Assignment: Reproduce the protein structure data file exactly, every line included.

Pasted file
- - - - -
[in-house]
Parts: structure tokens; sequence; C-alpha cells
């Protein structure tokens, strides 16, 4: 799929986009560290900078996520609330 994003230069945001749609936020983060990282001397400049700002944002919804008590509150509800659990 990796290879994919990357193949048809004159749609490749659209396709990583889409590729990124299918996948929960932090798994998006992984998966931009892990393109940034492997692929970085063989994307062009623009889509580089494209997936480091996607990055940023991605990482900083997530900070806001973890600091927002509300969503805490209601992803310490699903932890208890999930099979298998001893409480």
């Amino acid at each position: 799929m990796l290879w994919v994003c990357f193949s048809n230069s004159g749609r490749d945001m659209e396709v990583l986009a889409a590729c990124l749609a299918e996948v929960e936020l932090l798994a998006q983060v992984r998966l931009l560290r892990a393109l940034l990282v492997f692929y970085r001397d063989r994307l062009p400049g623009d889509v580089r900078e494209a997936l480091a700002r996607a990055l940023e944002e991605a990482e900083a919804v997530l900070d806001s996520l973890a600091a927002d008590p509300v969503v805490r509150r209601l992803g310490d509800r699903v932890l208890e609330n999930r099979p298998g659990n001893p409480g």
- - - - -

[in-house]
Parts: structure tokens; sequence; C-alpha cells
């Protein structure tokens, strides 16, 4: 799929986009560290900078996520609330 994003230069945001749609936020983060990282001397400049700002944002919804008590509150509800659990 990796290879994919990357193949048809004159749609490749659209396709990583889409590729990124299918996948929960932090798994998006992984998966931009892990393109940034492997692929970085063989994307062009623009889509580089494209997936480091996607990055940023991605990482900083997530900070806001973890600091927002509300969503805490209601992803310490699903932890208890999930099979298998001893409480």
């Amino acid at each position: 799929m990796l290879w994919v994003c990357f193949s048809n230069s004159g749609r490749d945001m659209e396709v990583l986009a889409a590729c990124l749609a299918e996948v929960e936020l932090l798994a998006q983060v992984r998966l931009l560290r892990a393109l940034l990282v492997f692929y970085r001397d063989r994307l062009p400049g623009d889509v580089r900078e494209a997936l480091a700002r996607a990055l940023e944002e991605a990482e900083a919804v997530l900070d806001s996520l973890a600091a927002d008590p509300v969503v805490r509150r209601l992803g310490d509800r699903v932890l208890e609330n999930r099979p298998g659990n001893p409480g």